CSS Animations

Creating animations with pure CSS (without JavaScript or other languages) is possible but is fairly limited. The rules of what is possible with CSS alone are as follows.

  • CSS Animations can only affect CSS properties.
  • Each property can only go between two values with each animation.
  • They can only be triggered by most conditional selectors that rely on user behavior.

Here is a simple transition wherein we will change the width of a simple square shape. To activate the transition just move your mouse onto the square and leave it there.

All animations can be accomplished with a single property, the transition property. Let's look at one way the effect above could be accomplished.


#box {
    position:relative;	
    width:150px;
    height:150px;
    outline:1px solid black;
    background-color:lightblue;
    transition: width 1s;
}

#box:hover {
    width:700px;
}

The only line you may not recognize is the transition property. As you can see the actual structure of the transition property is simple and follows a very basic structure. It makes use of A: the property to be changed and B: the time over which that change should occur.

The value that the given property will transition from appears in the same css entry as the transition. The value that the given propert will transition towards is defined by a new selector id and/or class that has some kind of pseudo selector associated with it. In the example above "hover" provides the condition under which our transition will take place.

All transition entires adhere to the following guidelines.

  • Transition time is measured in seconds, can be a decimal number, and is denoted by an "s" at the end of the value.
  • Multiple transition values can be entered with a single transition property.
  • Each transition target must be seperated by a comma (for example "width 1s, height 1s").

Again, though the "hover" pseudo selector is the most obvious way of showing the effects of various transitions you should (depending on the browser) be able to use transitions in conjunction with any selector that relies on a user-fullfilled condition.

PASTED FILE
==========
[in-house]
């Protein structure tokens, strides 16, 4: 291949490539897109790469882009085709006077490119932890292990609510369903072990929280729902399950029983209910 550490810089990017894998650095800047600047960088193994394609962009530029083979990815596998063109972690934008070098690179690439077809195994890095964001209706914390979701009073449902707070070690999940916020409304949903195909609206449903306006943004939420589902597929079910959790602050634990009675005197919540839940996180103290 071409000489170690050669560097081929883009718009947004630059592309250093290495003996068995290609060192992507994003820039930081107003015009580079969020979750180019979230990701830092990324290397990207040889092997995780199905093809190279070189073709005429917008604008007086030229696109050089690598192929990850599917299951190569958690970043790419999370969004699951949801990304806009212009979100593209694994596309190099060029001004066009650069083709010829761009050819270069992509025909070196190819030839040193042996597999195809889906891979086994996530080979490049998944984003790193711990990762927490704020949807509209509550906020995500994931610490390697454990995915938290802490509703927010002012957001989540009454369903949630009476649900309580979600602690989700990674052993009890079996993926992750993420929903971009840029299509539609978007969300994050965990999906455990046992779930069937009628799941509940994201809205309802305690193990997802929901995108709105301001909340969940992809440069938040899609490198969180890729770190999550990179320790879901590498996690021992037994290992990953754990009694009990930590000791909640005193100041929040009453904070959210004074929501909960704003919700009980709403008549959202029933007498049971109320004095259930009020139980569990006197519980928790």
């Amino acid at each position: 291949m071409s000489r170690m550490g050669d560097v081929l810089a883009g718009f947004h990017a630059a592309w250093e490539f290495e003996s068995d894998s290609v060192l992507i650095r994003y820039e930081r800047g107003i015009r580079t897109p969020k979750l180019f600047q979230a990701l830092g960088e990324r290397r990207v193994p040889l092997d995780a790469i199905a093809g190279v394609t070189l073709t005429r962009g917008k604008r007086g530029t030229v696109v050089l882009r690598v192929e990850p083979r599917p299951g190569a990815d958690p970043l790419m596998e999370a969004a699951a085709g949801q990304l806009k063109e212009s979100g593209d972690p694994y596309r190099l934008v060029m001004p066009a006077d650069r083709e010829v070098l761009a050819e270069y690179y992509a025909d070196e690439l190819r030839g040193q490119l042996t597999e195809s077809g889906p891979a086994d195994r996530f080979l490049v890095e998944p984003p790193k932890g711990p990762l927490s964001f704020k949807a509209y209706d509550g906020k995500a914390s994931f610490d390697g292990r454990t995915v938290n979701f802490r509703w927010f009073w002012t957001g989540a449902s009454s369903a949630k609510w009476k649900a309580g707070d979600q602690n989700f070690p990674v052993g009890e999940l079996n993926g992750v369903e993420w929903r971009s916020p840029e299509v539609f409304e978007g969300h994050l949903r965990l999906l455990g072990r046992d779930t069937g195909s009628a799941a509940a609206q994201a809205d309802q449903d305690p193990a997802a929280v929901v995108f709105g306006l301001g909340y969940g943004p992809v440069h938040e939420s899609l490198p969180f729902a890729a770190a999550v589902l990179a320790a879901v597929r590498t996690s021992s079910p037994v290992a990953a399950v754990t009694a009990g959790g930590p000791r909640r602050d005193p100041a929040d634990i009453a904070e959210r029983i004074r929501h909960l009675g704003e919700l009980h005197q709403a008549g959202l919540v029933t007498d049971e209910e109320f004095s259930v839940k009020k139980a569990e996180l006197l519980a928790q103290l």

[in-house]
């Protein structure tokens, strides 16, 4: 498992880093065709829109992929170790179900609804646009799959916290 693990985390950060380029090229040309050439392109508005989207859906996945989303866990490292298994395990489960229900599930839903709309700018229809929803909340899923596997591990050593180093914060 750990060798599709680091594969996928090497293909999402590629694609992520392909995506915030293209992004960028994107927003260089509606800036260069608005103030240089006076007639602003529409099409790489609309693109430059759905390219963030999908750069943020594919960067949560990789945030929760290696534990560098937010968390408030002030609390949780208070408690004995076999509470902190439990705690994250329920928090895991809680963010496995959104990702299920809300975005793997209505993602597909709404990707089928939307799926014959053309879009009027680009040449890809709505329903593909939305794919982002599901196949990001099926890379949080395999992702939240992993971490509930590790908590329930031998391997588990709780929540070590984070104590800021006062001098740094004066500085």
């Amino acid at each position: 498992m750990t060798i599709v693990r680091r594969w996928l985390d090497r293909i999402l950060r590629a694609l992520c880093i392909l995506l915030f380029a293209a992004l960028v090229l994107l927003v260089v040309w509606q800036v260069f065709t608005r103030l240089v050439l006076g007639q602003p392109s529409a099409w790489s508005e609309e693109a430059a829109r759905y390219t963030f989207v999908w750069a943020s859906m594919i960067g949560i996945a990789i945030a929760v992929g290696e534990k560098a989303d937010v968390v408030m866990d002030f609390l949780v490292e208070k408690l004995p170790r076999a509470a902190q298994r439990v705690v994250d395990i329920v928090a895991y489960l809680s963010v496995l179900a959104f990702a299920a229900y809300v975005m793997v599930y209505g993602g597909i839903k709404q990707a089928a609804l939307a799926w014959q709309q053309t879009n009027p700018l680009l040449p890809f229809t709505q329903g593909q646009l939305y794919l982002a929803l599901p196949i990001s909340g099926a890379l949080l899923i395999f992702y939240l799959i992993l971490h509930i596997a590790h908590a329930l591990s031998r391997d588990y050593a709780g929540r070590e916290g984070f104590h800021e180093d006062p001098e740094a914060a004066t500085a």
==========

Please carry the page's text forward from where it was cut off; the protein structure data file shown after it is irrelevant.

For instance, the "active" pseudo selector will apply new properties to an element that is currently being clicked on (and lasts as long as the mouse button is held down). The "active" pseudo selector is usually used to style text links to other pages but we can actually use it with almost any referenced element.

Let's look at another transition, but this time we'll change multiple values, each over a different period of time, and use the "active" pseudo selector at the same time. To activate the animation this time Left-Click and Hold on the box below.

The code for this second example is not all that different from the first. Take note of how the background color is set to change over only half a second while the width is set to change over two seconds and how that was reflected in the animation.


#box {
    position:relative;	
    width:150px;
    height:150px;
    outline:1px solid black;
    background-color:lightgreen;	
    transition: width 2s, 
    		background-color 0.5s;
}

#box:active {
    width:700px;
    background-color:pink;
}

As you can see adding the second transition was as simple as adding another property, a time value, and seperating the new propert with a comma. The new value for the changing property is then added to the input-dependent selector.

Be aware that properties that have have predefined values can not be altered with a transition. For instance the "visibility" property takes either "hidden" or "visible" as a value which are words that can not be transitioned between. In that particular case you can use the "opacity" property instead but the problem will still manifest in other cases such as "overflow" or the "display" property which takes very particular predefined values. As a rule of thumb only properties that take numerical values should have transitions applied to them.

Other pseudo selectors that can use be used with animations besides "hover" or "active" are specific to HTML forms.

  • :focus (for use with forms)
  • :checked (for use with radio buttons in forms)
  • :disabled (also for forms)

One final thing to keep in mind when using transitions like these is that the transition will remain in effect as long as the conditions of the selector are fullfilled. What this means is that, as with the first example on this page that uses the "hover" pseudo selector, if the mouse remains over the new dimensions of the object it will continue to hold the transition. The old dimensions make no difference for the case of the "hover" selector.

Transition "Easing"

Well go over the following next week.

Transitions puzzles

Well go over the following next week.

Example links

Just for fun and study, here are some helpful links to examples written by other CSS artists.

This page at littlesnippets.net has several examples of animated menus which are accented using simple line shapes and CSS transitions.